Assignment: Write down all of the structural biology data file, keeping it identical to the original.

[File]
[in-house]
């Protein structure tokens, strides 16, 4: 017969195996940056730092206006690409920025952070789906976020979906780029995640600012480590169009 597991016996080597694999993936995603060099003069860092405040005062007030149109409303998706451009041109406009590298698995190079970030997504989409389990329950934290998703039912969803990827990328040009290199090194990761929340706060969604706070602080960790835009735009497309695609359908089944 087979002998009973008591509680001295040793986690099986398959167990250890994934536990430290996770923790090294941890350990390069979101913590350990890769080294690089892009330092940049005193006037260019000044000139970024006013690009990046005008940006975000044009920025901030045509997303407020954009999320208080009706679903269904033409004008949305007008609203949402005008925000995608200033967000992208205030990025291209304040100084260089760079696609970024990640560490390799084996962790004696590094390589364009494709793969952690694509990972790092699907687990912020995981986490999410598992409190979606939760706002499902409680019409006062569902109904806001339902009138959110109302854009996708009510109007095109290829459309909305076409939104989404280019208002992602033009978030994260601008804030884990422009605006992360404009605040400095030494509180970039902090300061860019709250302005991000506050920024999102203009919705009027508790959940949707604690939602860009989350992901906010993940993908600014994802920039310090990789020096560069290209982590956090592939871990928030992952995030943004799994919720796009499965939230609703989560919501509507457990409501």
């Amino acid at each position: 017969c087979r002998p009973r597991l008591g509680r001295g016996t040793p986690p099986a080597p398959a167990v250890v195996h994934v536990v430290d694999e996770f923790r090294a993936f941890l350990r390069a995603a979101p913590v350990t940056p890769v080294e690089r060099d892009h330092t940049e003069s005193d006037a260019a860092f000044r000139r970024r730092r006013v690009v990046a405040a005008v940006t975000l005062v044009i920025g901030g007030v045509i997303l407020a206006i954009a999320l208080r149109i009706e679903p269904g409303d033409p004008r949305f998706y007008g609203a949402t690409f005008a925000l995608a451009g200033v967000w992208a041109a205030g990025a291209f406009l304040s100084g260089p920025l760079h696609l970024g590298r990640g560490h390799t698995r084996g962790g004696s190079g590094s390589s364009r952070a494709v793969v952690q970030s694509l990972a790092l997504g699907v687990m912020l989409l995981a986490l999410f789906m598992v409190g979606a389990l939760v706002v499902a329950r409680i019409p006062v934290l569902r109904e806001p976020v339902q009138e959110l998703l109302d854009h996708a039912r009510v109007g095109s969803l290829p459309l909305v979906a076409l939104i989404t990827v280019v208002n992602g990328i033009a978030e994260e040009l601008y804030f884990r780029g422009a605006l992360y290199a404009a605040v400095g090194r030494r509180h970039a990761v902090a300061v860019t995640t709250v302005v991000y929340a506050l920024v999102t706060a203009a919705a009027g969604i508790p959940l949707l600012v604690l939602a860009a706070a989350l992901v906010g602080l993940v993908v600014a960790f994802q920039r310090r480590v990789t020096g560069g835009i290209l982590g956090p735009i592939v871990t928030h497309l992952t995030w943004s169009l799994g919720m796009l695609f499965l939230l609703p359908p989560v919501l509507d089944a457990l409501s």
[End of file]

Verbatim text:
[in-house]
């Protein structure tokens, strides 16, 4: 017969195996940056730092206006690409920025952070789906976020979906780029995640600012480590169009 597991016996080597694999993936995603060099003069860092405040005062007030149109409303998706451009041109406009590298698995190079970030997504989409389990329950934290998703039912969803990827990328040009290199090194990761929340706060969604706070602080960790835009735009497309695609359908089944 087979002998009973008591509680001295040793986690099986398959167990250890994934536990430290996770923790090294941890350990390069979101913590350990890769080294690089892009330092940049005193006037260019000044000139970024006013690009990046005008940006975000044009920025901030045509997303407020954009999320208080009706679903269904033409004008949305007008609203949402005008925000995608200033967000992208205030990025291209304040100084260089760079696609970024990640560490390799084996962790004696590094390589364009494709793969952690694509990972790092699907687990912020995981986490999410598992409190979606939760706002499902409680019409006062569902109904806001339902009138959110109302854009996708009510109007095109290829459309909305076409939104989404280019208002992602033009978030994260601008804030884990422009605006992360404009605040400095030494509180970039902090300061860019709250302005991000506050920024999102203009919705009027508790959940949707604690939602860009989350992901906010993940993908600014994802920039310090990789020096560069290209982590956090592939871990928030992952995030943004799994919720796009499965939230609703989560919501509507457990409501």
């Amino acid at each position: 017969c087979r002998p009973r597991l008591g509680r001295g016996t040793p986690p099986a080597p398959a167990v250890v195996h994934v536990v430290d694999e996770f923790r090294a993936f941890l350990r390069a995603a979101p913590v350990t940056p890769v080294e690089r060099d892009h330092t940049e003069s005193d006037a260019a860092f000044r000139r970024r730092r006013v690009v990046a405040a005008v940006t975000l005062v044009i920025g901030g007030v045509i997303l407020a206006i954009a999320l208080r149109i009706e679903p269904g409303d033409p004008r949305f998706y007008g609203a949402t690409f005008a925000l995608a451009g200033v967000w992208a041109a205030g990025a291209f406009l304040s100084g260089p920025l760079h696609l970024g590298r990640g560490h390799t698995r084996g962790g004696s190079g590094s390589s364009r952070a494709v793969v952690q970030s694509l990972a790092l997504g699907v687990m912020l989409l995981a986490l999410f789906m598992v409190g979606a389990l939760v706002v499902a329950r409680i019409p006062v934290l569902r109904e806001p976020v339902q009138e959110l998703l109302d854009h996708a039912r009510v109007g095109s969803l290829p459309l909305v979906a076409l939104i989404t990827v280019v208002n992602g990328i033009a978030e994260e040009l601008y804030f884990r780029g422009a605006l992360y290199a404009a605040v400095g090194r030494r509180h970039a990761v902090a300061v860019t995640t709250v302005v991000y929340a506050l920024v999102t706060a203009a919705a009027g969604i508790p959940l949707l600012v604690l939602a860009a706070a989350l992901v906010g602080l993940v993908v600014a960790f994802q920039r310090r480590v990789t020096g560069g835009i290209l982590g956090p735009i592939v871990t928030h497309l992952t995030w943004s169009l799994g919720m796009l695609f499965l939230l609703p359908p989560v919501l509507d089944a457990l409501s």